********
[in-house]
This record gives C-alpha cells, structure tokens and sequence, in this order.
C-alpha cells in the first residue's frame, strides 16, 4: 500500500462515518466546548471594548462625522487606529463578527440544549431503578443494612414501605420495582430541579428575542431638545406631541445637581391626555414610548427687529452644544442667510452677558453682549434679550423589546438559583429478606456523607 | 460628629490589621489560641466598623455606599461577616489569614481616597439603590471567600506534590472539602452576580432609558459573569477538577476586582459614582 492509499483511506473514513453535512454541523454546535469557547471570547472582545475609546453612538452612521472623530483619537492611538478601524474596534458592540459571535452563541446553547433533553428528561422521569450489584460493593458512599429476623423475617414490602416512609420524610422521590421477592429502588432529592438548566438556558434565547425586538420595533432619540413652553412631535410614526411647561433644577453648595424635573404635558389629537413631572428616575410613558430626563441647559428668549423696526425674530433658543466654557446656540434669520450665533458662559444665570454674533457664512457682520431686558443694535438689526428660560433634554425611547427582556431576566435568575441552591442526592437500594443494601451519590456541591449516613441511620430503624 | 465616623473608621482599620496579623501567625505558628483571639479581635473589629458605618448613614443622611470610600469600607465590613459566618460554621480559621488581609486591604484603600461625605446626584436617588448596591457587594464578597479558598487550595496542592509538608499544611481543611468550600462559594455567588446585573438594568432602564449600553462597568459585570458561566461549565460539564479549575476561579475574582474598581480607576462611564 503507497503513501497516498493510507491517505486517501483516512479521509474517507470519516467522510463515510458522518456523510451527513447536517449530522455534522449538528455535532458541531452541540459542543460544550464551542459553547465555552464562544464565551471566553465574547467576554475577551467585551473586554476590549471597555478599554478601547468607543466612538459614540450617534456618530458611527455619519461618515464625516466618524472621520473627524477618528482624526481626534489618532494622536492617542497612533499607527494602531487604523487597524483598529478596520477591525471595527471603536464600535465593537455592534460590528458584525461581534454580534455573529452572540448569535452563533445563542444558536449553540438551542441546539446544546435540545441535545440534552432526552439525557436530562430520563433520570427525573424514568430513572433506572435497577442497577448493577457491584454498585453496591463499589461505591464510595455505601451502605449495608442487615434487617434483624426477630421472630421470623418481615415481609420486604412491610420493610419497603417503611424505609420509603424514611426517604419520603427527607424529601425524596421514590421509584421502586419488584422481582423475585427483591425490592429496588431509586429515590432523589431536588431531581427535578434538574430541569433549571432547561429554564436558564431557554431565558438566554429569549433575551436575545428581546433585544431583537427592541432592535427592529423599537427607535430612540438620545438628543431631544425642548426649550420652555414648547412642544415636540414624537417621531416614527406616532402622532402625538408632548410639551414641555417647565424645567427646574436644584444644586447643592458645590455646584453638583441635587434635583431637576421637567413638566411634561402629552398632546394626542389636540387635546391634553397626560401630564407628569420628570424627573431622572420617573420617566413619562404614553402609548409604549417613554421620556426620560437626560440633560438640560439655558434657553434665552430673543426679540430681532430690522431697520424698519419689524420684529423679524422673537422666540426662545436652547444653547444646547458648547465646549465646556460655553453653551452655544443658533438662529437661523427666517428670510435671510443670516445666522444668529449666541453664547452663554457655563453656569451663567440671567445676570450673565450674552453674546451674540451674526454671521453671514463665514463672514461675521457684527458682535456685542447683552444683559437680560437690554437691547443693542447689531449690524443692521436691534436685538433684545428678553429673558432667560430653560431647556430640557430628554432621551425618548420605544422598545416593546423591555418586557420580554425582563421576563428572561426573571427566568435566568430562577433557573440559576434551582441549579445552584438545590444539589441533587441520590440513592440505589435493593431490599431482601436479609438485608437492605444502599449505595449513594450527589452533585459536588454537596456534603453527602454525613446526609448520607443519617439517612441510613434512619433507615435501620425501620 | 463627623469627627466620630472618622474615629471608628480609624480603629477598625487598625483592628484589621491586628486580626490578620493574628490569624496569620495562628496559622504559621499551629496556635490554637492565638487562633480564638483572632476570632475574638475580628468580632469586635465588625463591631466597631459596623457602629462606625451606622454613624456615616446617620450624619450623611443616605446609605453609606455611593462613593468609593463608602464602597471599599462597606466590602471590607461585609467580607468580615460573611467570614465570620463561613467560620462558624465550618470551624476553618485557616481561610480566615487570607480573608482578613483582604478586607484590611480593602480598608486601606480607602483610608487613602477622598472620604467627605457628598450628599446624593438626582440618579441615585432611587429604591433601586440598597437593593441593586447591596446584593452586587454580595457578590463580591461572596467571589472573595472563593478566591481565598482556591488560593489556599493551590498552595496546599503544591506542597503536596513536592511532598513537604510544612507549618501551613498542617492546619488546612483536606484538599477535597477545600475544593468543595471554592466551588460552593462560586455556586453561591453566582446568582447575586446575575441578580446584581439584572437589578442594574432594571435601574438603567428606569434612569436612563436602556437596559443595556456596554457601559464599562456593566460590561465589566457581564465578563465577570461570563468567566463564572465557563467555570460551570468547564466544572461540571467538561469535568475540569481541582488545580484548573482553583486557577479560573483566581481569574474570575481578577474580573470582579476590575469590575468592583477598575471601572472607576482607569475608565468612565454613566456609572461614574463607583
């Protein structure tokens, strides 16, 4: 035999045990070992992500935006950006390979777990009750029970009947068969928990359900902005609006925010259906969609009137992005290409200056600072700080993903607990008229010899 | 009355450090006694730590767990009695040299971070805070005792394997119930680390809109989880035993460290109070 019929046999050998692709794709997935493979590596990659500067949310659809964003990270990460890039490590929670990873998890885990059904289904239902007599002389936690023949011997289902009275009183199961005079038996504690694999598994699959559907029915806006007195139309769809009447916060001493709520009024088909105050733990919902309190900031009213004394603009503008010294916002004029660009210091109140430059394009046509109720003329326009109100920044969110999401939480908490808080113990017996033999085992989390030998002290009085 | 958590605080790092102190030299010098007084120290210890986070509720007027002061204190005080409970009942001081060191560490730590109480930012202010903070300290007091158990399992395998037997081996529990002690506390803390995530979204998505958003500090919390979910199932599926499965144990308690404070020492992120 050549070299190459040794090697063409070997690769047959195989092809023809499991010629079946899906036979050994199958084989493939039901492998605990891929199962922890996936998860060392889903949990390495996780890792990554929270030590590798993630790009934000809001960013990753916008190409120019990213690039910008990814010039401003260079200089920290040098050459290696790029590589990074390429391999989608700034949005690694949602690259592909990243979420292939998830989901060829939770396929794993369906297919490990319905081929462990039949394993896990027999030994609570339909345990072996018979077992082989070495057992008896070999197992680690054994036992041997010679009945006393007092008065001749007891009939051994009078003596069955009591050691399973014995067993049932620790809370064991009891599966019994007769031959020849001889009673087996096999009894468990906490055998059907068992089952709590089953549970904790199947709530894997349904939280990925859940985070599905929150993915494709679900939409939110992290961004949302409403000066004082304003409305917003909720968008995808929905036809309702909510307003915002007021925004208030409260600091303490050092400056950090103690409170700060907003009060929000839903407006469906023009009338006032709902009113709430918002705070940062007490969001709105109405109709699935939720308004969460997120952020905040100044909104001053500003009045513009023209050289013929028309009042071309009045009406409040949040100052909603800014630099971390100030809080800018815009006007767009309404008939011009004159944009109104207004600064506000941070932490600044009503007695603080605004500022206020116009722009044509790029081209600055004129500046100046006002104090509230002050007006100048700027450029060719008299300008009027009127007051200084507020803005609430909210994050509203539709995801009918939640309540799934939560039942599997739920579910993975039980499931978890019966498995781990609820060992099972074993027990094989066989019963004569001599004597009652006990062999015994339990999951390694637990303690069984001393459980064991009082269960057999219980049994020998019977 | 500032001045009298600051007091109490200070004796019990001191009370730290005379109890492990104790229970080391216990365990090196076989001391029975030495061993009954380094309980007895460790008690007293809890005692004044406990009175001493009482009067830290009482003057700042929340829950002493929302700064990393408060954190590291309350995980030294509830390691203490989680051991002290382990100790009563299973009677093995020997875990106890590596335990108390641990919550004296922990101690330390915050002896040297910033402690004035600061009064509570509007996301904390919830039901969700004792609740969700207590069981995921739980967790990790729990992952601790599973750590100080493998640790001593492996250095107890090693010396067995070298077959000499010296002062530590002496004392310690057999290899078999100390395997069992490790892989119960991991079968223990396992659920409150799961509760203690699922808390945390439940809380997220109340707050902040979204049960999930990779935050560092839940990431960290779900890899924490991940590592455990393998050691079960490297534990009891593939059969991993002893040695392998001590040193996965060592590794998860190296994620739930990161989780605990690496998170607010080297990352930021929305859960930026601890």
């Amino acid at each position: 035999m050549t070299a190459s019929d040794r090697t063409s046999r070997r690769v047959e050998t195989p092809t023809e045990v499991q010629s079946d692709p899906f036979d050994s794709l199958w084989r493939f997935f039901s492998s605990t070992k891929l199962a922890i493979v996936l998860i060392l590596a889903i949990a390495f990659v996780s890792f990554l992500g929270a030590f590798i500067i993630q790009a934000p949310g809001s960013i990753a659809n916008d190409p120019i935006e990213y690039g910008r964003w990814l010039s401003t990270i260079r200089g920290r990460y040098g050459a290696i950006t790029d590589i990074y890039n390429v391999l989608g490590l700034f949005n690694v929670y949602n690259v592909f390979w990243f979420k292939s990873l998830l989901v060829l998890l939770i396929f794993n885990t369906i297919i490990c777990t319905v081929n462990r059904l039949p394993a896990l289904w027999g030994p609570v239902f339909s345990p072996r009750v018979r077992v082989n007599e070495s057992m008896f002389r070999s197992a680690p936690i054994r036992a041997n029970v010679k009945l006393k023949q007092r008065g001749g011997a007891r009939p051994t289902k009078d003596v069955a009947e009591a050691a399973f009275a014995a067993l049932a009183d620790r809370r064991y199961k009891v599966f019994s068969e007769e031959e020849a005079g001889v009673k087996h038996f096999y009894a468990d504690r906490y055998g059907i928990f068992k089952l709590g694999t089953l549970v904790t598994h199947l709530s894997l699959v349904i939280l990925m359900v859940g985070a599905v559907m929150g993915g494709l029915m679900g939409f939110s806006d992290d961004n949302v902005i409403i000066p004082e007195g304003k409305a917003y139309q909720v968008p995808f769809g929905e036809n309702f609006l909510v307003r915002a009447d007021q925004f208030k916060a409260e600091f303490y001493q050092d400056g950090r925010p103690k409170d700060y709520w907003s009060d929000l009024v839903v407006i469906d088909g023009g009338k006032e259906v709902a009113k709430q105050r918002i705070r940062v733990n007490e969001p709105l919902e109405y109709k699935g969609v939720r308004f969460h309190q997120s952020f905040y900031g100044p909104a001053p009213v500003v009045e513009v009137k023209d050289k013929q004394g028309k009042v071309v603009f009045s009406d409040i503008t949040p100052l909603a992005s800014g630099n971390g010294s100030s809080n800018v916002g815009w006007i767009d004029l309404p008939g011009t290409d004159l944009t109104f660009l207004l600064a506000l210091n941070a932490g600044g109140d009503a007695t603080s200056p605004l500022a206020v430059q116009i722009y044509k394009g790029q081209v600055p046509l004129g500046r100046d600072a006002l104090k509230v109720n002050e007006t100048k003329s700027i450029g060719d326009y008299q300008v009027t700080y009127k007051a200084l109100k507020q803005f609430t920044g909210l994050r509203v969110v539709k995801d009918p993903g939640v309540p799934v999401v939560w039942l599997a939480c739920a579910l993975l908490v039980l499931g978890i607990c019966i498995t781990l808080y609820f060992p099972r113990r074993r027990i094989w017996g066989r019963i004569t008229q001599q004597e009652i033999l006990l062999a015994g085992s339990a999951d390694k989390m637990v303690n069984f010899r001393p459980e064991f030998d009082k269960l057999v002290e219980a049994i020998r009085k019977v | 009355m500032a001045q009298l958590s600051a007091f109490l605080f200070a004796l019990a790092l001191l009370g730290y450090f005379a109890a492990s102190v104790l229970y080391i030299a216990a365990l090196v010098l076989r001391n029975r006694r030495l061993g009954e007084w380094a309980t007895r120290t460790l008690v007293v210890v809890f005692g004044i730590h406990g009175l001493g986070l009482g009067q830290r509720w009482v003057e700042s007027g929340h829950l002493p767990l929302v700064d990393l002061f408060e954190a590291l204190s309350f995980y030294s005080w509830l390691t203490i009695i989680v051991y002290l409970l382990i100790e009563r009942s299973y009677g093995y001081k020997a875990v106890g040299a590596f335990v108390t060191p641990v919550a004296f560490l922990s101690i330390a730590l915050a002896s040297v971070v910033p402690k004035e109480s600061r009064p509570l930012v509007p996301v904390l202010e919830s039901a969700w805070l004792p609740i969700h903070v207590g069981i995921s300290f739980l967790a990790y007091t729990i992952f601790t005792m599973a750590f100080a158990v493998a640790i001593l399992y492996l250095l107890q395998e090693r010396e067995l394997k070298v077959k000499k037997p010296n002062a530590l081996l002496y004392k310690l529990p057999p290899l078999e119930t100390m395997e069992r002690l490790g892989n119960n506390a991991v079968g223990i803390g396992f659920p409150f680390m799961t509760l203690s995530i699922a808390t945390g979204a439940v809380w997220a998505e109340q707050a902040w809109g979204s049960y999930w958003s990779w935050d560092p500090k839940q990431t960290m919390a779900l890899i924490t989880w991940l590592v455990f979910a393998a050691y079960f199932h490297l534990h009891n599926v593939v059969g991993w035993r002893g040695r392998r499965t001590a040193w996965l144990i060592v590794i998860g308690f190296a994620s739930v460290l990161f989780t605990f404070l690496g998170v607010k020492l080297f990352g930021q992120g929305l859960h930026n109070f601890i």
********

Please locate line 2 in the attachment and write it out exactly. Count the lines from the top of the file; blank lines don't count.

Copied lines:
This record gives C-alpha cells, structure tokens and sequence, in this order.